June - Pearl
The pearl, birthstone for June, has been beloved since antiquity, and are prized by those who own them.
Reputed Properties, Myths & Folklore
The pearl is traditionally a symbol of purity and loyalty. It is also thought to enhance integrity and friendship. Some believe that the pearl has special healing properties, associated with the digestive system. In ancient Asia, it was thought that the pearls were drops of dew, caught by oysters, while the Greeks posited that they were the teardrops of Aphrodite or other Olympian goddesses. In China, they were associated with dragons. Whatever their perceived source, Pearls have long been a favorite "gemstone" of royalty. Sometimes a ruler would crush a pearl and drink it in his or her wine to exhibit royal wealth. They were valued by warriors, the wealthiest of whom had them embedded in their sword handles.
Formation of Pearl
The pearl, is the only birthstone that is not actually a stone! Pearls are organic in origin, and are created by oysters. When a grain of sand or other foreign material makes its way into the mollusk, it irritates the internal tissue. The oyster coats the material with layers of nacre, creating a translucent, round or oval pearl. Pearls can be irregular in shape, also. While pearls formed in an oyster's tissues are usually round or oval, pearls formed attached to the inner-shell tend to be irregular and less valuable. Pearls are popular, giving rise to oyster farms, where foreign material is introduced to oysters, and then the pearls are commercially harvested. These are called "cultured pearls." While cultured pearls and natural pearls contain the same materials, natural pearls are more rare; hence, they are usually more expensive.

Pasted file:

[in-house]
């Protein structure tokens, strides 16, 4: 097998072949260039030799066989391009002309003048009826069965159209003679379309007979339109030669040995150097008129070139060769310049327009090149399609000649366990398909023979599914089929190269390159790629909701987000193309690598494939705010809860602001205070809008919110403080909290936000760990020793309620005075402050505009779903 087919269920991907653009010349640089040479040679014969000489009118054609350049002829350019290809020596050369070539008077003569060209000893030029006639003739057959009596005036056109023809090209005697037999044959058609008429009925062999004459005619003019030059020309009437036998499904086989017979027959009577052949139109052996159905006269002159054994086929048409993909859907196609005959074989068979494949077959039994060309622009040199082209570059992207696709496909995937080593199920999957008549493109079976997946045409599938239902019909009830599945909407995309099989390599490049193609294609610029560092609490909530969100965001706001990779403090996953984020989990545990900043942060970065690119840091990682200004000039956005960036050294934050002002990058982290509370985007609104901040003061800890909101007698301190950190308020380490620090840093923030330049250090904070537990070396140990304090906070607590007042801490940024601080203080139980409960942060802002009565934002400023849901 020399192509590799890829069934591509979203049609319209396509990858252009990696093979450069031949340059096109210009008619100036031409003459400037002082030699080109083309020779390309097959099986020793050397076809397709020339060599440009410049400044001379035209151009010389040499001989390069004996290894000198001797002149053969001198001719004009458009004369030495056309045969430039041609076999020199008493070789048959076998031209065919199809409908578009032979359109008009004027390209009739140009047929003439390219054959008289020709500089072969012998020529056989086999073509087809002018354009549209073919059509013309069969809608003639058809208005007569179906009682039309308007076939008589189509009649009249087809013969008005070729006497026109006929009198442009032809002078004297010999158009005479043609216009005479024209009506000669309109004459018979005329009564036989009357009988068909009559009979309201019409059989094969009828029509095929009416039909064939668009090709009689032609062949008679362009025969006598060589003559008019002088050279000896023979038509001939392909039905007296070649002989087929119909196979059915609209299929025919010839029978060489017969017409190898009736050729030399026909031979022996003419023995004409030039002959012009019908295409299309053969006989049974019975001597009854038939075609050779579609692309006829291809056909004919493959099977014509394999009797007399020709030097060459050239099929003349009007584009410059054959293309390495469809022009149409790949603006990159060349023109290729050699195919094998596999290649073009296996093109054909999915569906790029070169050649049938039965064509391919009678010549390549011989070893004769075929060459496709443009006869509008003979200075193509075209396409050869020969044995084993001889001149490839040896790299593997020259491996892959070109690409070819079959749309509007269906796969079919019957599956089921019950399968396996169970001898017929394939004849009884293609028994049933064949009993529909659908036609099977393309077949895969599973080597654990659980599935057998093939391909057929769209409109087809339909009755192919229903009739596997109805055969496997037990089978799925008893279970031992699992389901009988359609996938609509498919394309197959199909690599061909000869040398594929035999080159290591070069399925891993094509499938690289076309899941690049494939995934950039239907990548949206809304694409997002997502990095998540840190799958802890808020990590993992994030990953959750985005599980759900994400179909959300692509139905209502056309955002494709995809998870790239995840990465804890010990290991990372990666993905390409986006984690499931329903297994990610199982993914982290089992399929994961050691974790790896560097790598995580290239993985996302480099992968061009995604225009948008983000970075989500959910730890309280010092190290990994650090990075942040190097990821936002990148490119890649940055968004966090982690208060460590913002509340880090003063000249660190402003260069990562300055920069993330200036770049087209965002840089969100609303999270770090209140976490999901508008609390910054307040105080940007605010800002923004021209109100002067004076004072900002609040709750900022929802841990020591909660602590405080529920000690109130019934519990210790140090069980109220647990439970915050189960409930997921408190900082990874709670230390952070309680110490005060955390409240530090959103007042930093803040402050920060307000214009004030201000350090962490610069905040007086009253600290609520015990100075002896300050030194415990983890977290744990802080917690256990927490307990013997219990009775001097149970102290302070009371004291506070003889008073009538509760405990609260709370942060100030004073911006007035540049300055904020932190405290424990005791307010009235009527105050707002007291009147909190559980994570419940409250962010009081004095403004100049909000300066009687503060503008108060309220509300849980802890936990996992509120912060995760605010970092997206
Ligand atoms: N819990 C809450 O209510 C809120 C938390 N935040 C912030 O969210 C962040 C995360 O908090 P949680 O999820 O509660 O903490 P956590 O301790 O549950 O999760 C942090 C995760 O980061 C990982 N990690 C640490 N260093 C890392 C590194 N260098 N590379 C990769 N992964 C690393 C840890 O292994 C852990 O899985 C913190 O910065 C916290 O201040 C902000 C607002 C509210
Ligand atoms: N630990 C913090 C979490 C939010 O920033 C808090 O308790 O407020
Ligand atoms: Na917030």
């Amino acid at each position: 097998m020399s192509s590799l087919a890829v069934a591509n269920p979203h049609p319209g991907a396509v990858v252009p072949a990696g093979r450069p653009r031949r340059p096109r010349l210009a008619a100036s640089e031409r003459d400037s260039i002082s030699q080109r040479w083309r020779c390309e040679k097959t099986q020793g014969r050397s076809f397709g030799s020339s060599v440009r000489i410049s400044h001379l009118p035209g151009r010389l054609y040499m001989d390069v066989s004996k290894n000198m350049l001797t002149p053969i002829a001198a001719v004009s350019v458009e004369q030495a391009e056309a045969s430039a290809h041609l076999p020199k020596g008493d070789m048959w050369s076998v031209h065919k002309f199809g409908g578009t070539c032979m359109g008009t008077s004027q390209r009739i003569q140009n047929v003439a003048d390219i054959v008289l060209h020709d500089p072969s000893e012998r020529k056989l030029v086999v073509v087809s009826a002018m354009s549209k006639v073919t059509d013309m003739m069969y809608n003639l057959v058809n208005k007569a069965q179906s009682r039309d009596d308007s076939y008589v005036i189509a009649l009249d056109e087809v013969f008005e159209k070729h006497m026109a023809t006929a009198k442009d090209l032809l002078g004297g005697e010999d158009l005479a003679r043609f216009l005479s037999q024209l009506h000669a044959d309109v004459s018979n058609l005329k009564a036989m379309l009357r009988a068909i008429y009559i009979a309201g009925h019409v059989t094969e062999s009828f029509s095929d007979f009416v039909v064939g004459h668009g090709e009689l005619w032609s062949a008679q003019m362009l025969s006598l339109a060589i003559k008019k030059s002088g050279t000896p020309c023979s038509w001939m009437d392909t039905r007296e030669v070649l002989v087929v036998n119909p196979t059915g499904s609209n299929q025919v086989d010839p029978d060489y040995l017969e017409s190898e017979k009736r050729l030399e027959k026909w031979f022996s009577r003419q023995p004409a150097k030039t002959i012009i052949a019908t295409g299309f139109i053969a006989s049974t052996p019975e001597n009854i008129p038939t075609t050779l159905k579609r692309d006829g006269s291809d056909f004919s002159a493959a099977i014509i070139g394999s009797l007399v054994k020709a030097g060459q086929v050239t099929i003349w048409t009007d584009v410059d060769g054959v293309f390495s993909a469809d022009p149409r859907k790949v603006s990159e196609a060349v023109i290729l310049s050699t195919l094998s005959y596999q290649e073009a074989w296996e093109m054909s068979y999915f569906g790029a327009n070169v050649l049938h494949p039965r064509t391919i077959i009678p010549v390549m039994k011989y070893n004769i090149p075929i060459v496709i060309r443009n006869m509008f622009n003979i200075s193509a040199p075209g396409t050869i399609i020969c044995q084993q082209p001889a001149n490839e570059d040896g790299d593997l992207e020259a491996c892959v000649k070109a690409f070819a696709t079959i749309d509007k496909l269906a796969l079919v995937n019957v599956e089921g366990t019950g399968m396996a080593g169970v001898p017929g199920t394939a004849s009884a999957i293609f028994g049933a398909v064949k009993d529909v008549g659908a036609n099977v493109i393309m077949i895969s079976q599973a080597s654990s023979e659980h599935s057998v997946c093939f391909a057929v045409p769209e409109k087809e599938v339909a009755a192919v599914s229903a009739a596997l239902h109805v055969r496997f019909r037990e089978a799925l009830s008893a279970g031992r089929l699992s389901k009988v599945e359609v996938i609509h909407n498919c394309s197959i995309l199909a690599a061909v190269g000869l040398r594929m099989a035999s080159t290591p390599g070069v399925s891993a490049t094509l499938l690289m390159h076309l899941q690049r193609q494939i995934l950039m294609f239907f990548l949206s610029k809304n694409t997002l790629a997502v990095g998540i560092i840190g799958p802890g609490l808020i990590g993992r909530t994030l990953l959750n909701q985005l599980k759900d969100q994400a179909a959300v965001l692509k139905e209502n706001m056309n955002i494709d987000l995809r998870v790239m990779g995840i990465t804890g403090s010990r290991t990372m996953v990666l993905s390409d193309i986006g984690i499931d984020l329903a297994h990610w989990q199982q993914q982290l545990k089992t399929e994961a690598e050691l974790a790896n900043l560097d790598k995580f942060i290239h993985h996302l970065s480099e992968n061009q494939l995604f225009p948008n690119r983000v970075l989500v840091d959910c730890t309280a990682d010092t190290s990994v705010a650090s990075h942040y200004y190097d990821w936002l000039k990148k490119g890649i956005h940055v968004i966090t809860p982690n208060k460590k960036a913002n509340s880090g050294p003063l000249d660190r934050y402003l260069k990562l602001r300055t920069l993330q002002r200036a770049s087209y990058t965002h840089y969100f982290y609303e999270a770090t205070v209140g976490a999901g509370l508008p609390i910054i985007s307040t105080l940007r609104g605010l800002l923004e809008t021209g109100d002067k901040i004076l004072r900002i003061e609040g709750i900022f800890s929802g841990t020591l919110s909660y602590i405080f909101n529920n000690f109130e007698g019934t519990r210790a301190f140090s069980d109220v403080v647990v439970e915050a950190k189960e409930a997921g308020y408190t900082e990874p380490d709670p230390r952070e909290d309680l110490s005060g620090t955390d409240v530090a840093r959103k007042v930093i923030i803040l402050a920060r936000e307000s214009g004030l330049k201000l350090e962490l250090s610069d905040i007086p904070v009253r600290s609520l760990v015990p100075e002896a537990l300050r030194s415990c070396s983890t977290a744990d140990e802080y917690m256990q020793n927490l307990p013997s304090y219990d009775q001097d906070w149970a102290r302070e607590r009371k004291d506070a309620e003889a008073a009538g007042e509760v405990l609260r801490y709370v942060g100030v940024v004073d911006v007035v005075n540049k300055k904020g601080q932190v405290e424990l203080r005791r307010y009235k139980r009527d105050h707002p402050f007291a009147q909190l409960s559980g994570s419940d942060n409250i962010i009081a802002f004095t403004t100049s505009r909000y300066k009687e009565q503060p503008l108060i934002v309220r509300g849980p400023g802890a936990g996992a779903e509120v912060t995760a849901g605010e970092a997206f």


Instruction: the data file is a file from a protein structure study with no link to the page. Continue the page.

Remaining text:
The nacre an oyster produces is primarily of combinations of calcium carbonate (CaC03) and conchiolin, an organic binding agent. The oyster alternates layers of these two chemicals. These layers produce the iridescent sheen expected in pearls.
Where Pearls are Found
Pearls can be found in both fresh and salt water. Historically, pearls were primarily harvested in Japan, but China has overtaken Japan in pearl production. Pearls are also harvested in the South Seas.